For this (and all) counting problems, we need to ask if order matters. In this password question, we essentially need to know if these two 9-digit long passwords are different:
123456789 vs. 987654321.
Each has the same 9 digits, but arranged differently. Well, as we know from PIN numbers and email passwords, these two values are different passwords. Hence, order matters and we’re dealing with a permutation question.
Great! Our next step is to tackle the at least 9-digits long part of our question. First, let’s list all the possible digits. They are:
0, 1, 2, 3, 4, 5, 6, 7, 8, 9.
In total, there are 10 digits from 0 - 9. Since no digit may repeat, and the password must be at least 9-digits long we have only two possible lengths: 9 digits long, or the full 10 digits long password.
For the 9-Digits long password, we lay out 9 slots:
_ _ _ _ _ _ _ _ _ .
In the first slot, we have 10 digits to choose from; in the second, we have 9 digits to choose from, and so on. So, we’re left with:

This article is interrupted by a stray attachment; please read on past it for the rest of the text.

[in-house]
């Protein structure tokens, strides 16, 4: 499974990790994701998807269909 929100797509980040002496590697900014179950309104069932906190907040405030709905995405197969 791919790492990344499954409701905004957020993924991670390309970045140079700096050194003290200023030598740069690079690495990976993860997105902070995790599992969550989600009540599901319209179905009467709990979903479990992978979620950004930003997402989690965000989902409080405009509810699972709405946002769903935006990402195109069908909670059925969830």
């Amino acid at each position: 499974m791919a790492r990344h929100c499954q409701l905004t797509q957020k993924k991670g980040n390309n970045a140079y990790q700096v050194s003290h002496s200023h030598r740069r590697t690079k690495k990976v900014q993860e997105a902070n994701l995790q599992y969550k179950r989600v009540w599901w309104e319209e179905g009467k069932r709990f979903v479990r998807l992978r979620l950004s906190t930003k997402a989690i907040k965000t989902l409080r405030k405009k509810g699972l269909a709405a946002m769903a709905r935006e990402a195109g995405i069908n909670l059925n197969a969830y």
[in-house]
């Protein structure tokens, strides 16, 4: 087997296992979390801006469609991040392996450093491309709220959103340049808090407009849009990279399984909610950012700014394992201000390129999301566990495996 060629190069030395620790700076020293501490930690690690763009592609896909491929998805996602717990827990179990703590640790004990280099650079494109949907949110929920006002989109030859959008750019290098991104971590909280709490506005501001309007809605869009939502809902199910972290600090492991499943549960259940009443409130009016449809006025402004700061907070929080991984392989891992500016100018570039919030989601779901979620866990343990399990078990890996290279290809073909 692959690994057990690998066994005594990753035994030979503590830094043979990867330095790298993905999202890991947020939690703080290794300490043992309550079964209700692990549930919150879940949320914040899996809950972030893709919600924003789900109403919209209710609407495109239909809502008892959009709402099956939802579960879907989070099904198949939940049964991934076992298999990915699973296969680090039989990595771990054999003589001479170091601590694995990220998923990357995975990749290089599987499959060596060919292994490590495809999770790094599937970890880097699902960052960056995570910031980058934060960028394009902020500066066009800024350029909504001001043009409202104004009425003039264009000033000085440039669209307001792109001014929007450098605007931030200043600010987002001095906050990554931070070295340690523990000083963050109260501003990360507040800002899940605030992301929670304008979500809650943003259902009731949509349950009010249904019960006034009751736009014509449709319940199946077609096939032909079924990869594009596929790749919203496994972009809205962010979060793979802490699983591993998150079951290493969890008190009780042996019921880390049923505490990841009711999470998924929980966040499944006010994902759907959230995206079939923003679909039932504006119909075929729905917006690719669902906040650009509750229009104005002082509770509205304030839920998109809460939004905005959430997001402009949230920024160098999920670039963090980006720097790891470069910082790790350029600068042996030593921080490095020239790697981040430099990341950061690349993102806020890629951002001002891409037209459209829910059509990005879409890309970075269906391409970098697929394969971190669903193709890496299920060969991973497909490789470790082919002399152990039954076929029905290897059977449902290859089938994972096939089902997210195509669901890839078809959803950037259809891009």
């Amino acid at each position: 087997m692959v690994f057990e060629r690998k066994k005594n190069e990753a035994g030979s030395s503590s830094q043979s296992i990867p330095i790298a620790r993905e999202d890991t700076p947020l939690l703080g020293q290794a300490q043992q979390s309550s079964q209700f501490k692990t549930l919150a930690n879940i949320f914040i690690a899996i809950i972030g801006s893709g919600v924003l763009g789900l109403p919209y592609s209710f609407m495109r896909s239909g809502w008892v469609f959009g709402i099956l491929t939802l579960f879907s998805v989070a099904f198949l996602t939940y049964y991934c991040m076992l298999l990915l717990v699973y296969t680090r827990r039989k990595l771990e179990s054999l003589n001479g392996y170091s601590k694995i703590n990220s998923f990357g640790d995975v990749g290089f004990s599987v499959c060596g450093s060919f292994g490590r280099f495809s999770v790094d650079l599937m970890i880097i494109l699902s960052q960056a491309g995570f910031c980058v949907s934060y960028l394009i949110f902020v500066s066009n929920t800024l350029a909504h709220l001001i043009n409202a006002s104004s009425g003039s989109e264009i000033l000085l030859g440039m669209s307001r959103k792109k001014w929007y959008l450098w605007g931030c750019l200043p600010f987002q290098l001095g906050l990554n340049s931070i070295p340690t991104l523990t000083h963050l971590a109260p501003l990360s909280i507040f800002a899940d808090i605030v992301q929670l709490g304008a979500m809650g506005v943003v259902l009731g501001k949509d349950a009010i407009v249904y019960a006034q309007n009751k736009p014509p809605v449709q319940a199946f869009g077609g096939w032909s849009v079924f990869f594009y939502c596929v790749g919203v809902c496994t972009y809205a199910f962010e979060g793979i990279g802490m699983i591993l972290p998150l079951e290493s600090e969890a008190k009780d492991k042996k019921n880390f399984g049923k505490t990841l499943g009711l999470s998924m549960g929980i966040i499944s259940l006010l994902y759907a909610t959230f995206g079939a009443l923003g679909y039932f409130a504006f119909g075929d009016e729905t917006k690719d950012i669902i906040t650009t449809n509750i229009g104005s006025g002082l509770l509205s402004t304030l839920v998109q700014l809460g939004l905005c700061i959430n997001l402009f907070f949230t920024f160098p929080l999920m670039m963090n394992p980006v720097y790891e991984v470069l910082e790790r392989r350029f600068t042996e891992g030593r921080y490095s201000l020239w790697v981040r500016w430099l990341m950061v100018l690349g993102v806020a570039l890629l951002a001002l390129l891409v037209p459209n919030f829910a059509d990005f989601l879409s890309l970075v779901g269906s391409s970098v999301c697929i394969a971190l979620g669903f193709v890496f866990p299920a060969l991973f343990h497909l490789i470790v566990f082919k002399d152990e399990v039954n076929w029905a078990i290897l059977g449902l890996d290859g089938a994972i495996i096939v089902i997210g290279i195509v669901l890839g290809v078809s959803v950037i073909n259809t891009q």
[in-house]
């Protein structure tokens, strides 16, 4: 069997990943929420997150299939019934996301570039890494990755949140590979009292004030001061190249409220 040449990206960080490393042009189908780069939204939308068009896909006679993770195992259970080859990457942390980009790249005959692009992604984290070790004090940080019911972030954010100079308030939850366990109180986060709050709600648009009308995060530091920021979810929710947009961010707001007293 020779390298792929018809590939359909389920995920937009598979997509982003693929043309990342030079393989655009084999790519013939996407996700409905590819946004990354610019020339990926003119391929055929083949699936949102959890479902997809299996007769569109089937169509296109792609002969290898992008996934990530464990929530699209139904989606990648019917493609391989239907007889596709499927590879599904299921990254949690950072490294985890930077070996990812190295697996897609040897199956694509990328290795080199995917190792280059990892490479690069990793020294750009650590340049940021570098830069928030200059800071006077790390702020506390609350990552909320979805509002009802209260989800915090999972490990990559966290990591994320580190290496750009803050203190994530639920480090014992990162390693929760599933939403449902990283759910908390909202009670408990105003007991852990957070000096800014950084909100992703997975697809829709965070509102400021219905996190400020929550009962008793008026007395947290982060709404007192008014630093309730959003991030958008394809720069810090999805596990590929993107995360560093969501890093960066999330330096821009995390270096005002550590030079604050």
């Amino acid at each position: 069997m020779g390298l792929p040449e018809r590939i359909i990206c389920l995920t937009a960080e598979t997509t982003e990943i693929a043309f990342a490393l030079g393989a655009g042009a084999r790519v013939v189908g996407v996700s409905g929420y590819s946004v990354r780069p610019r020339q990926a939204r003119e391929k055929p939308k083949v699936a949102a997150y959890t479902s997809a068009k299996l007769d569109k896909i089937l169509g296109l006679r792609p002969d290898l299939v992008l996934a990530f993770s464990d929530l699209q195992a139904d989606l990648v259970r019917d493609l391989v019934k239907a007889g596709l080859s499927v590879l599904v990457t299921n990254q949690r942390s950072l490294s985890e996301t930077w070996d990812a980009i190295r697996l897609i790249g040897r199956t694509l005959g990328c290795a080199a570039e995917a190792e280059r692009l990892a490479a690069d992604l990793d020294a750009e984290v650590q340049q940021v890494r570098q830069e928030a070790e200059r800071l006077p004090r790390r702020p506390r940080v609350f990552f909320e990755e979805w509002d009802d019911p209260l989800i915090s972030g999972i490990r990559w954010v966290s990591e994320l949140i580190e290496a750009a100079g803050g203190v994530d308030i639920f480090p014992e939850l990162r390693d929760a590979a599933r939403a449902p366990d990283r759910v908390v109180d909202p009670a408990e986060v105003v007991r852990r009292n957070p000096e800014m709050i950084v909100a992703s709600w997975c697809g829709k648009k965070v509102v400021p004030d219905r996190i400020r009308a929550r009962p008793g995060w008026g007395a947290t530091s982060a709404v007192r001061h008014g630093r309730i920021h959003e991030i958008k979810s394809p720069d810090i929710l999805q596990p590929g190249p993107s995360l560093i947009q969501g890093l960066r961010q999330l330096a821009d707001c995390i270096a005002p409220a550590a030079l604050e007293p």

9-Digits = 10 * 9 * 8 * 7 * 6 * 5 * 4 * 3 * 2
This is the same as 10P9 = 10!
For the 10-Digits long password, we lay out 10 slots:
_ _ _ _ _ _ _ _ _ _ .
Again, in the first slot, we have 10 digits to choose from; in the second, we have 9 digits to choose from, and so on until we fill the 10th slot. We have:
Finally, we add these two distinct sets of possible password arrangements together to have 10! + 10! = 2 x 10! passwords. Voila! That is our answer :)
Frequently Asked Questions
FAQ: Just to clarify—can the first number in this password be 0?
A: Yes, the first digit CAN be 0. If we changed from numbers to letters, any single letter could be the start of our password. In the same way, 0 is allowed to be the first digit in a string of digits for a password even though if we were simply making a number we wouldn't include it. This isn't quite a number —it's a password. On your computer, it's possible to type in a number starting with 0 as your password, so we can do it here as well. :)
Watch the lessons below for more detailed explanations of the concepts tested in this question.
And don't worry, you'll be able to return to this answer from the lesson page.